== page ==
# How to Calculate the power consumption and How to Rate an Inverter and battery

Calculating the power consumption, inverter rating and battery rating:

Wattage rating of typical home appliances:

 Appliances Power Fan (Ceiling) 50-75 Watts Fan (Table) 25-50 Watts CFL 18 Watts 18 Watts Computer (Desktop) 80- 150 Watts Laptop 20- 75 Watts LCD TV (32”) 150 Watts Refrigerator 160 – 250 Watts Tube Light (4 Feet) 40 Watts

First calculating the power consumption of your home:

You want 3 Fans, 4 Tube lights, 2 CFL & 1 Television to operate at the time of power failure. Below is the power consumed by these items as per the above table:

1 Fan – 70 Watts

1 tube light – 40 watts

1 CFL – 18 watts

1 Television – 150 watts

Therefore your total power requirement is (3*70 +4*40 + 2*18 + 150) = 556 watts

Now calculating the VA rating of inverter as per the Power Requirement:

It stands for the Volt ampere rating. It is the voltage and current supplied by the inverter to the equipments. If an inverter operates with 100% efficiency, then the power requirement of the electrical items and power supplied by inverter is same. But we all know that 100% or ideal conditions don’t exist in real.  Most inverters have the efficiency range from 60 % to 80%. This efficiency is also called power factor of an inverter and is simply the ratio of power required by the appliances to power supplied by an inverter. Power factor of most inverters ranges from 0.6 to 0.8.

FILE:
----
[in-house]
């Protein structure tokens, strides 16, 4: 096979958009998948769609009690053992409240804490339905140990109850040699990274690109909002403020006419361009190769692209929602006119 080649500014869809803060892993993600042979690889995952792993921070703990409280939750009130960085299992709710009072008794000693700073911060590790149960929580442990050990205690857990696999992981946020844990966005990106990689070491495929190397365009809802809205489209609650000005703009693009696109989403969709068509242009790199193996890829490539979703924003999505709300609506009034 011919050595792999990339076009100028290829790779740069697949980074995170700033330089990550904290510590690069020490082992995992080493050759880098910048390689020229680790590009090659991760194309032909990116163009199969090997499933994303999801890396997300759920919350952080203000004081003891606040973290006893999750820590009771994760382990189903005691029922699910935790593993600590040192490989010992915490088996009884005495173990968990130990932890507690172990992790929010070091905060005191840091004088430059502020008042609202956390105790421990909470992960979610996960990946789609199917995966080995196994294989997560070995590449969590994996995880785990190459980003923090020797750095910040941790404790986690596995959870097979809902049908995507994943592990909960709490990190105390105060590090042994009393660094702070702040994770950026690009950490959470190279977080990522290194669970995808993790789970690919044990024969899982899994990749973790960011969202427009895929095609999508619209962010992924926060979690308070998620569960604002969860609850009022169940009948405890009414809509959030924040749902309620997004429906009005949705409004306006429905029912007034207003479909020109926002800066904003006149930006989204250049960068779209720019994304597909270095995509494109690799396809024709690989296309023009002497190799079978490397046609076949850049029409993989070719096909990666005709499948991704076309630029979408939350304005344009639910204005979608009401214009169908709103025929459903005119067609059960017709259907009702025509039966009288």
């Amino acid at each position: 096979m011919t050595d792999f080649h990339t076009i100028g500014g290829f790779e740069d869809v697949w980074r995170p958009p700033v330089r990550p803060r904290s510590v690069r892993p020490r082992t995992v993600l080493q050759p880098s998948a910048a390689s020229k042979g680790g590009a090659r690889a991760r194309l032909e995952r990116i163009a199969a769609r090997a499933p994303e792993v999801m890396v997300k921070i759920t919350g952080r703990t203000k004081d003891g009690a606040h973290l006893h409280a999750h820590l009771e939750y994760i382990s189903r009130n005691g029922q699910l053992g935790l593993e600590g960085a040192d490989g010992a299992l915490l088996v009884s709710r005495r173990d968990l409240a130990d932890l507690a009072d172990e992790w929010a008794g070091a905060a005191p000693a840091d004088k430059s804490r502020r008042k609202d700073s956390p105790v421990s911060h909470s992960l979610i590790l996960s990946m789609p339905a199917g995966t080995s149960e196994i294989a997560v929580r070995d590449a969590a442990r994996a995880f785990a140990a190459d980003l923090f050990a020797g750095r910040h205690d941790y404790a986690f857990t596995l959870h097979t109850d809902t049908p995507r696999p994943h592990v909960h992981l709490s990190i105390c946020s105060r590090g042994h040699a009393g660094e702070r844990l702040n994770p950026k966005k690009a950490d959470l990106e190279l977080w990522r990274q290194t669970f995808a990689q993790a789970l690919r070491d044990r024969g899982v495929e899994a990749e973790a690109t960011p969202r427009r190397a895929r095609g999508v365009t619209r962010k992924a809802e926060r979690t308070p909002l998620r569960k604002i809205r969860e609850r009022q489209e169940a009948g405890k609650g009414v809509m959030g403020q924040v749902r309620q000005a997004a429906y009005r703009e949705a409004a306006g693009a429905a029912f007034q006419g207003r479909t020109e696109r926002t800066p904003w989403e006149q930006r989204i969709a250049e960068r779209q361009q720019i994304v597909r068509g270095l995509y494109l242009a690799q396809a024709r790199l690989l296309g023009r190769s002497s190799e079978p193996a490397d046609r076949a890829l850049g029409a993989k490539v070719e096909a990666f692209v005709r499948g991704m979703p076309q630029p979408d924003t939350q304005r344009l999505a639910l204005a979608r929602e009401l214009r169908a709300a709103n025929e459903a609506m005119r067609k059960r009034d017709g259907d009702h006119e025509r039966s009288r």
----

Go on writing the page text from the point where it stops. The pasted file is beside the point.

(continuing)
Hence Power supplied (or VA rating of inverter) = Power requirement (power consumed by equipments in watts) / Power factor (efficiency).

Here average value of power factor or efficiency is considered as 0.7

Power of inverter (VA) = 556/0.7 = 794 VA

In the market 950 VA inverters are available. So an inverter with 950 VA will be the right choice for your home.

Now calculating the battery rating based on the inverter Capacity:

Battery is the backbone of an inverter system. The performance and life of an inverter largely depend upon the battery quality. The next big question is “how much back up will an inverter provide?” or for “how many hours it can run all of your equipments?”. This is what is called the battery capacity. It is the battery capacity that decides the backup hours. It is expressed in Ah (Ampere Hours).

In the market batteries with capacity of 100 Ah, 150 Ah, and 180 Ah etc are readily available. So how to decide which one you need? To find this out let’s do a reverse calculation. Consider that you need a battery that provides back up for 3 hours.

Battery capacity = Power requirement (in watts) * Back up hours (in hrs) / Battery Voltage (in volts)

Battery Capacity = (556 * 3) / 12 = 139 Ah

** Value of Battery voltage is taken 12V

Therefore a battery with a capacity of 150 Ah will work for you.

So if you want to run 3 fans, 4 tube lights, 2 CFL and 1 TV for 3 hours during power failure you would need 950VA inverter and 150 Ah battery.

By understanding this simple calculation you have not only saved yourself from the misleading information shared by inverter dealers but also helped yourself in taking correct decision.